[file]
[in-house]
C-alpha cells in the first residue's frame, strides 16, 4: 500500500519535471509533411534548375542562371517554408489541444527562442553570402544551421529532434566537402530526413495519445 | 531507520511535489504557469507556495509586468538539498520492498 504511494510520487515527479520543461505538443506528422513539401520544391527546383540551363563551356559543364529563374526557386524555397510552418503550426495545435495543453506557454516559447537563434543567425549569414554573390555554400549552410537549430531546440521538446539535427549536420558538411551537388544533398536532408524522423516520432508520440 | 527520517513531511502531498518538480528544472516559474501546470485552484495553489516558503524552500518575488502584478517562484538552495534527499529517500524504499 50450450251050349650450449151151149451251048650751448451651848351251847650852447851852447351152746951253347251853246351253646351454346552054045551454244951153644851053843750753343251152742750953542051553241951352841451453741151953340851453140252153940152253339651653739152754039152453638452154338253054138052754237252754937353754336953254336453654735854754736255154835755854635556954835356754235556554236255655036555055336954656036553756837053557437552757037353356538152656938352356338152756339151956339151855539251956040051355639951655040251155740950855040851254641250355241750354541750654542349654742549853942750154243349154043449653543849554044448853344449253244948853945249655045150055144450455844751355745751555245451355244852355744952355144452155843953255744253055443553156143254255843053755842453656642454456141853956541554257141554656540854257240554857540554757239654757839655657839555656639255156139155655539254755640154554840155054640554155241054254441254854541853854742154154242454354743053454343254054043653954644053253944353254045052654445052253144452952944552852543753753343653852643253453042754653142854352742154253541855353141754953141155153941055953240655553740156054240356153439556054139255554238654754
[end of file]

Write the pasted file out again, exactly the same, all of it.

[in-house]
C-alpha cells in the first residue's frame, strides 16, 4: 500500500519535471509533411534548375542562371517554408489541444527562442553570402544551421529532434566537402530526413495519445 | 531507520511535489504557469507556495509586468538539498520492498 504511494510520487515527479520543461505538443506528422513539401520544391527546383540551363563551356559543364529563374526557386524555397510552418503550426495545435495543453506557454516559447537563434543567425549569414554573390555554400549552410537549430531546440521538446539535427549536420558538411551537388544533398536532408524522423516520432508520440 | 527520517513531511502531498518538480528544472516559474501546470485552484495553489516558503524552500518575488502584478517562484538552495534527499529517500524504499 50450450251050349650450449151151149451251048650751448451651848351251847650852447851852447351152746951253347251853246351253646351454346552054045551454244951153644851053843750753343251152742750953542051553241951352841451453741151953340851453140252153940152253339651653739152754039152453638452154338253054138052754237252754937353754336953254336453654735854754736255154835755854635556954835356754235556554236255655036555055336954656036553756837053557437552757037353356538152656938352356338152756339151956339151855539251956040051355639951655040251155740950855040851254641250355241750354541750654542349654742549853942750154243349154043449653543849554044448853344449253244948853945249655045150055144450455844751355745751555245451355244852355744952355144452155843953255744253055443553156143254255843053755842453656642454456141853956541554257141554656540854257240554857540554757239654757839655657839555656639255156139155655539254755640154554840155054640554155241054254441254854541853854742154154242454354743053454343254054043653954644053253944353254045052654445052253144452952944552852543753753343653852643253453042754653142854352742154253541855353141754953141155153941055953240655553740156054240356153439556054139255554238654754